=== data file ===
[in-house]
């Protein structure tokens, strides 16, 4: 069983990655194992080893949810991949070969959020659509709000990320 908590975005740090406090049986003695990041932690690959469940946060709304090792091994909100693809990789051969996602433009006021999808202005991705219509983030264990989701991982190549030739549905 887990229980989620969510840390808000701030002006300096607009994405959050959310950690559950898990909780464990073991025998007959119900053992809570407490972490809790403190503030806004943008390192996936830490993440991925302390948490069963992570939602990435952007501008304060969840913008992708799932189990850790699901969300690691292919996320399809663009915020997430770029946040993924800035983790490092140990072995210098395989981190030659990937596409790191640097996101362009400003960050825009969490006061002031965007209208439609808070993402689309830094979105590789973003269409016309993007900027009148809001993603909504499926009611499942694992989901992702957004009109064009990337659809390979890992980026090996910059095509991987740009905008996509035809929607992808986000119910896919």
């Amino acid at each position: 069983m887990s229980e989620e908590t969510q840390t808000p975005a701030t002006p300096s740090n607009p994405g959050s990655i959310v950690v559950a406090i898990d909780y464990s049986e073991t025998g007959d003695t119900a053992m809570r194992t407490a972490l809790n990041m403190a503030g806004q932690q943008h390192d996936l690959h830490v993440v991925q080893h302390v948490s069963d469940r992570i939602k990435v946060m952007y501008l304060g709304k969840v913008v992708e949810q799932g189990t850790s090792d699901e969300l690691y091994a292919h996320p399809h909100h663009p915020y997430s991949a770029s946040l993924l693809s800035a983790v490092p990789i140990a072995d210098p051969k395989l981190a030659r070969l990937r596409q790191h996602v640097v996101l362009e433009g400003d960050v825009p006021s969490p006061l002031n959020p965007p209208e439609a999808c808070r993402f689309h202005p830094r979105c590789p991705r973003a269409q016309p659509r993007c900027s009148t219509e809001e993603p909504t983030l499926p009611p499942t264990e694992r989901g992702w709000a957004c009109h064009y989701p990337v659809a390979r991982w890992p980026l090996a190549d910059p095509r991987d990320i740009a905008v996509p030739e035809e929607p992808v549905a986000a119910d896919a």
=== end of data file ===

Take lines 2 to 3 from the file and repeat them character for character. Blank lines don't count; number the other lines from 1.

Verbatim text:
């Protein structure tokens, strides 16, 4: 069983990655194992080893949810991949070969959020659509709000990320 908590975005740090406090049986003695990041932690690959469940946060709304090792091994909100693809990789051969996602433009006021999808202005991705219509983030264990989701991982190549030739549905 887990229980989620969510840390808000701030002006300096607009994405959050959310950690559950898990909780464990073991025998007959119900053992809570407490972490809790403190503030806004943008390192996936830490993440991925302390948490069963992570939602990435952007501008304060969840913008992708799932189990850790699901969300690691292919996320399809663009915020997430770029946040993924800035983790490092140990072995210098395989981190030659990937596409790191640097996101362009400003960050825009969490006061002031965007209208439609808070993402689309830094979105590789973003269409016309993007900027009148809001993603909504499926009611499942694992989901992702957004009109064009990337659809390979890992980026090996910059095509991987740009905008996509035809929607992808986000119910896919």
């Amino acid at each position: 069983m887990s229980e989620e908590t969510q840390t808000p975005a701030t002006p300096s740090n607009p994405g959050s990655i959310v950690v559950a406090i898990d909780y464990s049986e073991t025998g007959d003695t119900a053992m809570r194992t407490a972490l809790n990041m403190a503030g806004q932690q943008h390192d996936l690959h830490v993440v991925q080893h302390v948490s069963d469940r992570i939602k990435v946060m952007y501008l304060g709304k969840v913008v992708e949810q799932g189990t850790s090792d699901e969300l690691y091994a292919h996320p399809h909100h663009p915020y997430s991949a770029s946040l993924l693809s800035a983790v490092p990789i140990a072995d210098p051969k395989l981190a030659r070969l990937r596409q790191h996602v640097v996101l362009e433009g400003d960050v825009p006021s969490p006061l002031n959020p965007p209208e439609a999808c808070r993402f689309h202005p830094r979105c590789p991705r973003a269409q016309p659509r993007c900027s009148t219509e809001e993603p909504t983030l499926p009611p499942t264990e694992r989901g992702w709000a957004c009109h064009y989701p990337v659809a390979r991982w890992p980026l090996a190549d910059p095509r991987d990320i740009a905008v996509p030739e035809e929607p992808v549905a986000a119910d896919a």